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INTERNATIONAL MARITIME ORGANIZATION 4 ALBERT EMBANKMENT LONDON SE1 7SR Telephone: 020 7735 7611 Fax: 020 7587

3210

E
IMO MSC.1/Circ.1327 11 June 2009

Ref. T4/3.01

GUIDELINES FOR THE FITTING AND USE OF FALL PREVENTER DEVICES (FPDs) 1 The Maritime Safety Committee, at its eighty-sixth session (27 May to 5 June 2009), approved the Guidelines for the fitting and use of fall preventer devices (FPDs), set out in the annex, following the recommendations made by the Sub-Committee on Ship Design and Equipment, at its fifty-second session. 2 The use of FPDs should be considered as an interim risk mitigation measure, only to be used in connection with existing on-load release hooks, at the discretion of the master, pending the wide implementation of improved hook designs with enhanced safety features. 3 Member Governments are invited to use the annexed Guidelines when approving the use of fall preventer devices (FPDs), and to bring them to the attention of all parties concerned. ***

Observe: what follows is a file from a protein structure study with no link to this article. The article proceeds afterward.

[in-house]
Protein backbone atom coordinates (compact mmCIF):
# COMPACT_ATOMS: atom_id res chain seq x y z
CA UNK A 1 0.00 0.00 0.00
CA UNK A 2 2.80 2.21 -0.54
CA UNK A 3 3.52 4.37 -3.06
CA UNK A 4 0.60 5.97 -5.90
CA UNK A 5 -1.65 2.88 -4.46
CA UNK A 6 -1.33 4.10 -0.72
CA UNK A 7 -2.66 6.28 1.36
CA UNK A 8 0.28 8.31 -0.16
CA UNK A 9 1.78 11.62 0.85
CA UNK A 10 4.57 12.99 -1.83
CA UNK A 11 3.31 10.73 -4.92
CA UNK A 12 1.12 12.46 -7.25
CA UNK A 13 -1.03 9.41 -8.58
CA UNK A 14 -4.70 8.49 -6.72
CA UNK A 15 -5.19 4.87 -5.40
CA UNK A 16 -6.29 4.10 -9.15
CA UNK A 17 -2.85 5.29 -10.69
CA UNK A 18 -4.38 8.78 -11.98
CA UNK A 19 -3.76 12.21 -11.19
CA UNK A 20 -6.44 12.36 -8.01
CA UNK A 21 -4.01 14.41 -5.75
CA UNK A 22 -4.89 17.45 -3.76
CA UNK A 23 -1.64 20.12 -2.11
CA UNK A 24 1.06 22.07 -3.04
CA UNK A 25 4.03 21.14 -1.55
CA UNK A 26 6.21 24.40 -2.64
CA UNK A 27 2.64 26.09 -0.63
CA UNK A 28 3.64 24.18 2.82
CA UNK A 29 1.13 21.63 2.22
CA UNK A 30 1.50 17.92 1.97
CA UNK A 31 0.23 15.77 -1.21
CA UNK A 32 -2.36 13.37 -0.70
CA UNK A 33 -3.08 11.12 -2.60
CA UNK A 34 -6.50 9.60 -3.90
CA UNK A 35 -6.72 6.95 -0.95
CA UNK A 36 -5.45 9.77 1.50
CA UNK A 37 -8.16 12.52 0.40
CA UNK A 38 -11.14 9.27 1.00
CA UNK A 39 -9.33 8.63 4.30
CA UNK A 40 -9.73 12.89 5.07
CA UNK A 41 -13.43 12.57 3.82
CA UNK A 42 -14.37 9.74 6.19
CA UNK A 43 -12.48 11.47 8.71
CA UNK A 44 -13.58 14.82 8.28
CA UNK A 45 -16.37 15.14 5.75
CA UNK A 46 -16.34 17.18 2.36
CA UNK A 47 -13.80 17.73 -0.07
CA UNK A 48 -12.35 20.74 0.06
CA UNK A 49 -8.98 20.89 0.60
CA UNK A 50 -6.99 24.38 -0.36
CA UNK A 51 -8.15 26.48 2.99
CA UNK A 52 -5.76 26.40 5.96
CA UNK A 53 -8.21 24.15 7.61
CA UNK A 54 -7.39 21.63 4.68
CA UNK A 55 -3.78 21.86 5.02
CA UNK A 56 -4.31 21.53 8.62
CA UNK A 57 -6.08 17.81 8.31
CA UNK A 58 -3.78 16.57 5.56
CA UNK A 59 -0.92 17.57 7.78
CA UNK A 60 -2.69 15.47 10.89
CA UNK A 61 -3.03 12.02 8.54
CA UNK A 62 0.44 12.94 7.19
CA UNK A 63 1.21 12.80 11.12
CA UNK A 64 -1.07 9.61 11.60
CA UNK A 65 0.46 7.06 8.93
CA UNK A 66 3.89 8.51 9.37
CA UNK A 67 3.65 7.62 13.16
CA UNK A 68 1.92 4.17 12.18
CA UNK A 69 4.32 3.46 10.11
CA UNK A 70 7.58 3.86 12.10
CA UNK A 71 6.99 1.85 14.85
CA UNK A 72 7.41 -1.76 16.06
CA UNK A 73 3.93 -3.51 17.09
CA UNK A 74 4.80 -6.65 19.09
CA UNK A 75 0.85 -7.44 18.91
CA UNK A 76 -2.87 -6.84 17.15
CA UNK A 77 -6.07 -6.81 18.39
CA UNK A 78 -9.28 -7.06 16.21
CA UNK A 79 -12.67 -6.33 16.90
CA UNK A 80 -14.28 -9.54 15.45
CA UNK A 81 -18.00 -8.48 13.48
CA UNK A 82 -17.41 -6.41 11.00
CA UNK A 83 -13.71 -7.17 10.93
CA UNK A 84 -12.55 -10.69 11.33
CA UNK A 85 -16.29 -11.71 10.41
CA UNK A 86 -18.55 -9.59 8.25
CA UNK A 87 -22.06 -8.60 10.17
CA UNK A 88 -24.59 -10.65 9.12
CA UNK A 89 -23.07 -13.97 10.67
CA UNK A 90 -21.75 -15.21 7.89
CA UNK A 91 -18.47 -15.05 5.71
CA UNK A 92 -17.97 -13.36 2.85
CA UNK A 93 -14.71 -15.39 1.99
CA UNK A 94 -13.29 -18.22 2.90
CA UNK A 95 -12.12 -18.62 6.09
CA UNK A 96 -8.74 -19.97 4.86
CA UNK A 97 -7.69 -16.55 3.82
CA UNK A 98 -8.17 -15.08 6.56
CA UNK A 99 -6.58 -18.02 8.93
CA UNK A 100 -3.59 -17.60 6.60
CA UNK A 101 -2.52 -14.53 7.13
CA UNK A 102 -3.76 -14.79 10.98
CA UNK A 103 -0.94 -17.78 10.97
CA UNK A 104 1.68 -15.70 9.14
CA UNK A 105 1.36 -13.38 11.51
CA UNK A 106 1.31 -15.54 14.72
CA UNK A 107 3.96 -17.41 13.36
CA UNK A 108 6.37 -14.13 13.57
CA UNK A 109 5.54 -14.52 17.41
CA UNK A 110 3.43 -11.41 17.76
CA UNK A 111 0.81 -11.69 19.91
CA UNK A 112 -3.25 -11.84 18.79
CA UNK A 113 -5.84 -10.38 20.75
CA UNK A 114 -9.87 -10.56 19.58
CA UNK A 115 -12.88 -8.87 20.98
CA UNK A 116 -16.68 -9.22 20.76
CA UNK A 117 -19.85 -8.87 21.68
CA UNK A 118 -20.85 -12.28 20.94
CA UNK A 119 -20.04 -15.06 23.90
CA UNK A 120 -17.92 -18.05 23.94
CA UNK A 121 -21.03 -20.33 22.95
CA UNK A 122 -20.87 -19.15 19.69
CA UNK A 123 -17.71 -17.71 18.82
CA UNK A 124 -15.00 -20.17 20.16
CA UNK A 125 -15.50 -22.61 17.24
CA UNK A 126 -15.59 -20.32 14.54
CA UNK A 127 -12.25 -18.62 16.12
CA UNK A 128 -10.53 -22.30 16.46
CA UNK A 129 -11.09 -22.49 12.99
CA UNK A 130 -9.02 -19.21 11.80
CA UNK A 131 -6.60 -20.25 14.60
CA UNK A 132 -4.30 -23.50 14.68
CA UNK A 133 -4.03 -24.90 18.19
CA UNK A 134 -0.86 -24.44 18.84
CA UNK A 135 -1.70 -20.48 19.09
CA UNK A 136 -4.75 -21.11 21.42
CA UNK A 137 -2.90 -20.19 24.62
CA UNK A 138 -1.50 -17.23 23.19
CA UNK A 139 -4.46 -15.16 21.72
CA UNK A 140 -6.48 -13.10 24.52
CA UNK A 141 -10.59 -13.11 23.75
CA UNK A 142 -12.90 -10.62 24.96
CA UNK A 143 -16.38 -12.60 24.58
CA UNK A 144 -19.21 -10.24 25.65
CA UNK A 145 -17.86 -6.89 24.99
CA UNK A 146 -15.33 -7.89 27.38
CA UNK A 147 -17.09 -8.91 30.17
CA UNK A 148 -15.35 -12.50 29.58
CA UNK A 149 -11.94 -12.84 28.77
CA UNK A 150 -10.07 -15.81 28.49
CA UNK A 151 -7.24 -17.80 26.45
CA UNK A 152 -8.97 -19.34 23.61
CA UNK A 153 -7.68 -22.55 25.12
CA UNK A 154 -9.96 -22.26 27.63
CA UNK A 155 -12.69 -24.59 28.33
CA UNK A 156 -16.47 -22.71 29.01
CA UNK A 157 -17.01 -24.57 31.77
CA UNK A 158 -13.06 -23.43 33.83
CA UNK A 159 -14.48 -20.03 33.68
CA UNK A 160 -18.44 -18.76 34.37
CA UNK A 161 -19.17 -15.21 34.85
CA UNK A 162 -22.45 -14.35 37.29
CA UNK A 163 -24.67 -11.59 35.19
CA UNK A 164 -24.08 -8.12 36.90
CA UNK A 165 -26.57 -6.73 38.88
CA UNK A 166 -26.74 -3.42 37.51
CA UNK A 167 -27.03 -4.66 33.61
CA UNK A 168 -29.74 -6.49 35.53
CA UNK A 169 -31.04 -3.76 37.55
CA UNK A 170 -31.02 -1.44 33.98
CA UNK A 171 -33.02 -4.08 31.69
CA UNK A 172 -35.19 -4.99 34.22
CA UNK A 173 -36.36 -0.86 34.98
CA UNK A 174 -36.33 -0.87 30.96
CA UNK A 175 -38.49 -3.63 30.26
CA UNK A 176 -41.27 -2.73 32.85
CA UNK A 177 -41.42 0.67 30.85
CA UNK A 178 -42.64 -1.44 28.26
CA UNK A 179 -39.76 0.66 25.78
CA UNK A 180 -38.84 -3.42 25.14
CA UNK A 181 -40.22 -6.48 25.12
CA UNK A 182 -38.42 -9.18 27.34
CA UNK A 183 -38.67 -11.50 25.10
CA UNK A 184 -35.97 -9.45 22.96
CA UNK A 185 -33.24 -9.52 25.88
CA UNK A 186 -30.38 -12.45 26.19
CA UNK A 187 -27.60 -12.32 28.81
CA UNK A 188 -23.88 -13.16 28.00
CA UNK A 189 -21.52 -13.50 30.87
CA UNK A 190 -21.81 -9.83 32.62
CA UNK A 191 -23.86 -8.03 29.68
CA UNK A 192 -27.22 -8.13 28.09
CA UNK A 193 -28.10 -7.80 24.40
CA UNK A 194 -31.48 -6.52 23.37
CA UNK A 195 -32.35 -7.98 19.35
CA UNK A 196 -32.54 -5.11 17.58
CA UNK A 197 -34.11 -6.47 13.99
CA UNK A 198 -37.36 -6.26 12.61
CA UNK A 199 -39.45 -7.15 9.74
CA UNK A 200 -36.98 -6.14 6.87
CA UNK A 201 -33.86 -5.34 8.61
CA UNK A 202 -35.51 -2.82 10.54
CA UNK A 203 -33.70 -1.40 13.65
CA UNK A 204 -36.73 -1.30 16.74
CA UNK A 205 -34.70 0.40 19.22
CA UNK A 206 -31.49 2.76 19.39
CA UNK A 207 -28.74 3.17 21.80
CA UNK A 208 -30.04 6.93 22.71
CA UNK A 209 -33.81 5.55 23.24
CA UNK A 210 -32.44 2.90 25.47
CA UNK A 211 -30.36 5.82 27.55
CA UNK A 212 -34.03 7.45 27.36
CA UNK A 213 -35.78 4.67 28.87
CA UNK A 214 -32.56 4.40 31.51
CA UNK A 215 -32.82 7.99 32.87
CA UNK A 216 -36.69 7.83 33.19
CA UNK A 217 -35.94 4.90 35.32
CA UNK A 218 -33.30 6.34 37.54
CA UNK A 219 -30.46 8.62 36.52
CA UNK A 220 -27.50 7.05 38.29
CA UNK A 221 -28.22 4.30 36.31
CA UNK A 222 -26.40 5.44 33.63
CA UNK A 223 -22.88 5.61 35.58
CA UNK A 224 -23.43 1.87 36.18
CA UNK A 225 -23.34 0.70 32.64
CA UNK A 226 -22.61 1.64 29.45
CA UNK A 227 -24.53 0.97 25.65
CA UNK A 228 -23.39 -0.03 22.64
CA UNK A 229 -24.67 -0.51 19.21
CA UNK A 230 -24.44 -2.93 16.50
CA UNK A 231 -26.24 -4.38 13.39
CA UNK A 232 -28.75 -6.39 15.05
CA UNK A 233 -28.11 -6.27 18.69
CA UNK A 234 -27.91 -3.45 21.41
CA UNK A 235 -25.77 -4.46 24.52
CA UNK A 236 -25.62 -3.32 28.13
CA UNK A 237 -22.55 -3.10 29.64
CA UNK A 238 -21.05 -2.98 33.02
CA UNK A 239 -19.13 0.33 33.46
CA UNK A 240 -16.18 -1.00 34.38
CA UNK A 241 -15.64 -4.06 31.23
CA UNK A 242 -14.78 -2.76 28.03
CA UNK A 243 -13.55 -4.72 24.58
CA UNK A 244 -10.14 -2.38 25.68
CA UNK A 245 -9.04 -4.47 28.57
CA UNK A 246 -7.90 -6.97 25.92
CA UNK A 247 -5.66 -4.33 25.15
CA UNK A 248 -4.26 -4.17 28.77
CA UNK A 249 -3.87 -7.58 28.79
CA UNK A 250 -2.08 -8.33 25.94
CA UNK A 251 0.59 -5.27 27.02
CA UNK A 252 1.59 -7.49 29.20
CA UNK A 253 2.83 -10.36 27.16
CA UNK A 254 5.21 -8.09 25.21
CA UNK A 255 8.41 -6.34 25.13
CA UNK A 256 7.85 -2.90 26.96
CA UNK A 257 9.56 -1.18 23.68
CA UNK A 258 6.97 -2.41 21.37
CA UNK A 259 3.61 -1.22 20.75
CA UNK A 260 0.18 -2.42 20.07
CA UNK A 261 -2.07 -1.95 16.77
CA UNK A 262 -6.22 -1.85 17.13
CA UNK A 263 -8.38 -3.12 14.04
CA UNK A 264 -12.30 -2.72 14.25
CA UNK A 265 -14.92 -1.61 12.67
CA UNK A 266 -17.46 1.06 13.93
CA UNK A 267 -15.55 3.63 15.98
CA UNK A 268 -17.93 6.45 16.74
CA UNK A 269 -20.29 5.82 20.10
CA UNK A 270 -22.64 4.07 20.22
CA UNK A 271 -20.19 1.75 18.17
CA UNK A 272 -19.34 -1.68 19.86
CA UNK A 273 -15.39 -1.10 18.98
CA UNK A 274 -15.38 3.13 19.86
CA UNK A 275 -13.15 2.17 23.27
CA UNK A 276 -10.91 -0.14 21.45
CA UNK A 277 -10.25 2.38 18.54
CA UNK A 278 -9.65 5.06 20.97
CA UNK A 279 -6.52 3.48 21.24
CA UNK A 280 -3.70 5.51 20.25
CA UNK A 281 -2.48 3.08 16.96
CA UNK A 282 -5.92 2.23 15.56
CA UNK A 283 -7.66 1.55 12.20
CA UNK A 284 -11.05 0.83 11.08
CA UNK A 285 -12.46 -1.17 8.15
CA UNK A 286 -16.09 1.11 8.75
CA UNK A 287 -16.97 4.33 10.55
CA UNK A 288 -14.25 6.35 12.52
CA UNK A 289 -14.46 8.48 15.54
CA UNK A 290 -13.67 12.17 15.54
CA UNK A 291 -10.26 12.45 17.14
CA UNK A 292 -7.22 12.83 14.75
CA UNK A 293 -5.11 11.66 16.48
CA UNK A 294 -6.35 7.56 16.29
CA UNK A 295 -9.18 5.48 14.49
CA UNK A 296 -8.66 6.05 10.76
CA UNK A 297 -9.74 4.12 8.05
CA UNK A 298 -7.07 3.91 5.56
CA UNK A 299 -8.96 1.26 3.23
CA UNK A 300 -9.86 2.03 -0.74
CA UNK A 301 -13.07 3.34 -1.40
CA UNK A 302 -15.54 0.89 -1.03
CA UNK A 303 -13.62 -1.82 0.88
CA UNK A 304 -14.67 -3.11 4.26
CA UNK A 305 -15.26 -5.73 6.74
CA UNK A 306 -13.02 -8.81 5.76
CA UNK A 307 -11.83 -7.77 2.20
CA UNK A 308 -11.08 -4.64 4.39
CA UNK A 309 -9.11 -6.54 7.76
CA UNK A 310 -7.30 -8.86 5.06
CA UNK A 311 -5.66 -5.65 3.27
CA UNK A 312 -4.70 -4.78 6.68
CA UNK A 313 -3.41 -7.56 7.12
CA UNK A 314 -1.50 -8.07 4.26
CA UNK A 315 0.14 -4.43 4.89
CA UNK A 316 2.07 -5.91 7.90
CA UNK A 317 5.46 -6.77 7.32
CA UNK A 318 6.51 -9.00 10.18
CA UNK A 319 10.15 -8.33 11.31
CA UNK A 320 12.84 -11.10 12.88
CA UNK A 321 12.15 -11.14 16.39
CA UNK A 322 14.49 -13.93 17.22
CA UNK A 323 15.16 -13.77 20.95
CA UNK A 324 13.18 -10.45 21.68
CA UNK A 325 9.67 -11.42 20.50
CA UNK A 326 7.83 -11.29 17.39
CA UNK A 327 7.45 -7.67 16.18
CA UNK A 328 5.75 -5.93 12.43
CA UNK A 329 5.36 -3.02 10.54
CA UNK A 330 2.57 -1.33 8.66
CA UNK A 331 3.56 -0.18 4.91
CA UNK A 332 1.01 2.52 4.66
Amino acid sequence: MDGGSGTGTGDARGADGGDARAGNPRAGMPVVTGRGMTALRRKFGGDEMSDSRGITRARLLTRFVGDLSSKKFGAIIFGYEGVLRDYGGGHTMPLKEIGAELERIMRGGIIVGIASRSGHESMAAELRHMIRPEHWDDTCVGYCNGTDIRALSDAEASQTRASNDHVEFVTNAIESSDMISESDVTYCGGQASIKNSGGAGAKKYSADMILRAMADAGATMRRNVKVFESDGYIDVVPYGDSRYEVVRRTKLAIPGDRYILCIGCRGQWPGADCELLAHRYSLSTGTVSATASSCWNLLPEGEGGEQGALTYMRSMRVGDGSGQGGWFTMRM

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as this may significantly reduce the strength of the hook.5 A number of current designs of on-load release hooks are designed to open under the effect of the lifeboat’s own weight and often need to be held closed by the operating mechanism. errors by the crew or incorrect resetting of the hook after being previously operated. 1. can result in premature release.4 Many of these accidents were attributed to either lack of maintenance.1 In 1986.2 I:\CIRC\MSC\01\1327. However. unless approved by the Administration in accordance with paragraph 4. This means that any defects or faults in the operating mechanism. 1. These then new SOLAS requirements were considered an important step forward in lifeboat design. on-load release systems were seen to offer benefits.doc . locking pins should have clear operational instructions located near the insertion point of the locking pin and be colour coded so that it is clear where the pins are to be inserted. causing the lifeboat to fall from the davits unexpectedly. Failures of equipment can result in the premature opening of the on-load hook mechanism.6 A “Fall Preventer Device” (FPD) can be used to minimize the risk of injury or death by providing a secondary alternate load path in the event of failure of the on-load hook or its release mechanism or of accidental release of the on-load hook. poor design or inadequate training. Therefore.2 Some deaths in that accident were attributed to the fact that the lifeboat had no means of release when its weight was on the hook and falls.1327 ANNEX GUIDELINES FOR THE FITTING AND USE OF FALL PREVENTER DEVICES (FPDs) 1 Background 1. in response to Norway’s worst offshore accident in March 1980. . when the Alexander Kielland platform in the North Sea Ekofisk field capsized. 1. 2 2.1/Circ.3 Since the IMO requirements for all ships to be fitted with on-load release systems came into force.MSC. on-load release hooks for lifeboats and rescue boats were made mandatory in the SOLAS Convention. there have been a number of serious accidents during drills and servicing. 1. 1.1 existing on-load release hooks fitted to ships should not be modified by drilling to provide a locking pin insertion point. even with three safety interlocks provided for in the design. FPDs should not be regarded as a substitute for a safe on-load release mechanism. killing 123 of the 212 persons on board.1 Design and operation of FPDs Locking pins The following points should be considered when utilizing locking pins as FPDs: .